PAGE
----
Single women are looked at through the African Traditional lens as wayward women with loose morals who slept around with men before getting married and were unlucky enough to get away with it. By getting a child out of wedlock, the woman is doomed to single motherhood unless by choice. Many single African mothers are as a result of botched university relationships with their peers who skipped town when he found out she got “bumped” yet he put on a condom that night or she took that morning pill he bought from the pharmacy in the market the day before they hooked up.

African single mothers also arise from sugadaddies aka blessers (Slang from South Africa) or Sponsors (Kenyan slang word). These men are married and woe to the young girls who think they will leave their children and wives to put a ring on the finger of a girl as young as his last born daughter. What a shame!

On the other hand, women legally married with kids are not safe at all from criticism. If you got only girls, where are the boys? And if they are only boys, where is the bride price coming from? Some men complain, siring boys only is a headache since paying for their marriage gift, the bride price, is a bank account robber, and the hardest of all is inheritance since all have a right to claim it. For the girls-only-family, a boy is sought after dearly. The boy is ‘needed’ to keep the lineage alive by carrying the family name. The boy is ‘needed’ to take over the family wealth. Its all about the boy! Girls, what about us? Are we not worthy to carry on the family name or take over the family property?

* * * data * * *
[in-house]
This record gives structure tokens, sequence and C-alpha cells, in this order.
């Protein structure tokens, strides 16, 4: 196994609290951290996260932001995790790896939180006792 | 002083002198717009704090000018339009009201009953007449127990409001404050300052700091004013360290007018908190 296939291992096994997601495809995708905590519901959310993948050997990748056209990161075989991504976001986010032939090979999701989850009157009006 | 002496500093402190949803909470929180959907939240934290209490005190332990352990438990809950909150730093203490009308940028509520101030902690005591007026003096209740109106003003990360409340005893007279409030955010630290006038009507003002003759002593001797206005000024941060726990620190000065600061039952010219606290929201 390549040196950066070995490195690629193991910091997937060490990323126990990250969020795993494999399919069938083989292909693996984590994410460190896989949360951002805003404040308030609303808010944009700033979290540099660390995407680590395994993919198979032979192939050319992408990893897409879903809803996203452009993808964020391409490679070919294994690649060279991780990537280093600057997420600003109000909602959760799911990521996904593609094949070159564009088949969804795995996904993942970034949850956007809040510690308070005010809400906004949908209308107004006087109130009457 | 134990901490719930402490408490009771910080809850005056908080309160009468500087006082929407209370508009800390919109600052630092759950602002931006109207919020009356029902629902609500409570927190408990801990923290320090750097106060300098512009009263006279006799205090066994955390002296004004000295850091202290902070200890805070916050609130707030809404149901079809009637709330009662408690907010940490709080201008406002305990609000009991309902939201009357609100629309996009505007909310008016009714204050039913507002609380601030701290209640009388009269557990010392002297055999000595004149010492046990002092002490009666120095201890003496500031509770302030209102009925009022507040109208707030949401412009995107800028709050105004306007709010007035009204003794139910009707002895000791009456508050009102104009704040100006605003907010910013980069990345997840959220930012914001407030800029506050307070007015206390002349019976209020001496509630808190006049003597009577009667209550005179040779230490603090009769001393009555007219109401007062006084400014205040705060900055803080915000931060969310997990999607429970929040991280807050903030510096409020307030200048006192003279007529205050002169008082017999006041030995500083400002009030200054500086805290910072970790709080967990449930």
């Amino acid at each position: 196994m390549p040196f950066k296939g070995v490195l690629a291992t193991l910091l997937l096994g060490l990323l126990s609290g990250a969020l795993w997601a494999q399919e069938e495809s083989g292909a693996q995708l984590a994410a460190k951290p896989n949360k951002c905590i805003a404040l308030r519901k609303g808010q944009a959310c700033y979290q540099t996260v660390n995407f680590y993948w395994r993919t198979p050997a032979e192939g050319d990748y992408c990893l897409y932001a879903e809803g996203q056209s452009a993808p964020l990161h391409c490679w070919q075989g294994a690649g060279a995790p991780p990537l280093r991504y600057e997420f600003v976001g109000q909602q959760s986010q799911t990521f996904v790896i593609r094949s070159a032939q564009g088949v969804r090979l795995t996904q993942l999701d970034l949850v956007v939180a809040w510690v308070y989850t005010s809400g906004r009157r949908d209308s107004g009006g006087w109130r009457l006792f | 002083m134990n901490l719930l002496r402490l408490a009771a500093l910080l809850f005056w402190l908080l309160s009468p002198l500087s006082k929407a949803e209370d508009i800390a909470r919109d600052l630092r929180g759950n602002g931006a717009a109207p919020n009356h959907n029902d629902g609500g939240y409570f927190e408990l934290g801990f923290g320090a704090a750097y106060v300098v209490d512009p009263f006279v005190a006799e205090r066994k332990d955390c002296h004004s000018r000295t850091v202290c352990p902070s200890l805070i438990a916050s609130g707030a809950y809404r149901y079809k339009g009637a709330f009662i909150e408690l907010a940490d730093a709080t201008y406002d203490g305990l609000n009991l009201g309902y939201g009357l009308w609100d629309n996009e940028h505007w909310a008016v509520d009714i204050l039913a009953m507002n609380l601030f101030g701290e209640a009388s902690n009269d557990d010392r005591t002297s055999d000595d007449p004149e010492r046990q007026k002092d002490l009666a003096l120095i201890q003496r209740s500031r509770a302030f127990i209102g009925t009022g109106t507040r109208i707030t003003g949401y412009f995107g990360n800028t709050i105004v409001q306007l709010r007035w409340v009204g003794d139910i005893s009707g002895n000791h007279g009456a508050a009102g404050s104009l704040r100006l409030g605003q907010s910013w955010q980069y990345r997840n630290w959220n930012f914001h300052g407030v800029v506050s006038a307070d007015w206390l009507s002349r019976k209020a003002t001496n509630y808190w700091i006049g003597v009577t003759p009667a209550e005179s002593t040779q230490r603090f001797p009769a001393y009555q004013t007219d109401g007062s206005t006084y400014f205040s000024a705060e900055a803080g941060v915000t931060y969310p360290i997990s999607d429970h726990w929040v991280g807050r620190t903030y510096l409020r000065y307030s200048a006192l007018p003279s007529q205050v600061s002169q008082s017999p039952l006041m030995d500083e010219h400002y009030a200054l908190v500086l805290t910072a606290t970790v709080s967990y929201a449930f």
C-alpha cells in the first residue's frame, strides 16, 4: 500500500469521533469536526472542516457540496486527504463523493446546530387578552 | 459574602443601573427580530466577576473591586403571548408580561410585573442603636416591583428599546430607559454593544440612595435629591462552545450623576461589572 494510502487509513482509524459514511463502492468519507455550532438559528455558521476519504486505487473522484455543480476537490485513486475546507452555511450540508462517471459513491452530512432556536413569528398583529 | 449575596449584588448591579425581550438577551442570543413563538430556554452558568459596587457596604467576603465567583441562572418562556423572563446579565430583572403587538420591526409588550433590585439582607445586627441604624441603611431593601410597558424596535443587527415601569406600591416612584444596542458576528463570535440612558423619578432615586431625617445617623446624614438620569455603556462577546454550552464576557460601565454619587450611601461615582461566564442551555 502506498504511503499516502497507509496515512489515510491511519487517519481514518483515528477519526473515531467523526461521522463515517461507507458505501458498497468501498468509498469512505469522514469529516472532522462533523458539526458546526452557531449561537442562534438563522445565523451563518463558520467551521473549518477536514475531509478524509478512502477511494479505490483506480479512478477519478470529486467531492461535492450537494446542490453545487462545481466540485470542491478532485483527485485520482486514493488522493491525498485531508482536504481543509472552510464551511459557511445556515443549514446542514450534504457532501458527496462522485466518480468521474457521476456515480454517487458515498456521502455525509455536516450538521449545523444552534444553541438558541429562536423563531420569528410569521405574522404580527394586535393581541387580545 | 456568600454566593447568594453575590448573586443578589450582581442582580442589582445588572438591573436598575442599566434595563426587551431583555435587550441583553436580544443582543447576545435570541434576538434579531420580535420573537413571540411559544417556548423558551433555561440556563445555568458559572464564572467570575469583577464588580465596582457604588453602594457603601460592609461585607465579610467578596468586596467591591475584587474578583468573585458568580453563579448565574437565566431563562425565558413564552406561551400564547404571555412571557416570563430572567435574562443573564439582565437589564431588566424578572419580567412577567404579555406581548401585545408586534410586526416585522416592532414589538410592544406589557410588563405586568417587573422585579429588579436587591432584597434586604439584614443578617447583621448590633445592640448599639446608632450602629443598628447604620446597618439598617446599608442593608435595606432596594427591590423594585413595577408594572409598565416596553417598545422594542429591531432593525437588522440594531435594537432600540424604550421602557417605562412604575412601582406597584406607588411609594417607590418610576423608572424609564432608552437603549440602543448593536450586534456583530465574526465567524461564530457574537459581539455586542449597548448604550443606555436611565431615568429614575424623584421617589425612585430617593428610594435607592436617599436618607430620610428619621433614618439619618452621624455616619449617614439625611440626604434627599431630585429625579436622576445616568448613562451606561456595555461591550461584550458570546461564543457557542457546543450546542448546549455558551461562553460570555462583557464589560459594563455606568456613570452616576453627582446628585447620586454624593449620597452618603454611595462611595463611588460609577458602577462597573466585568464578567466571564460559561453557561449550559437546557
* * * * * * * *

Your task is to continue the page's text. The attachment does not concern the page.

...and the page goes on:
In conclusion, to be or not be a mother should be entirely a right of the woman if she is single. If she does not want kids, forever hold your silence as a man and move on. To the married couples, sit down and discuss the way forward. Do not let societal pressure direct your decision because at the end of it all, the burden will be yours to bear. The gender of the child does not matter, a child is a child. Adoption is great, you are saving a child’s life from struggles that come with being an orphan. There is still hope for the barren to get children.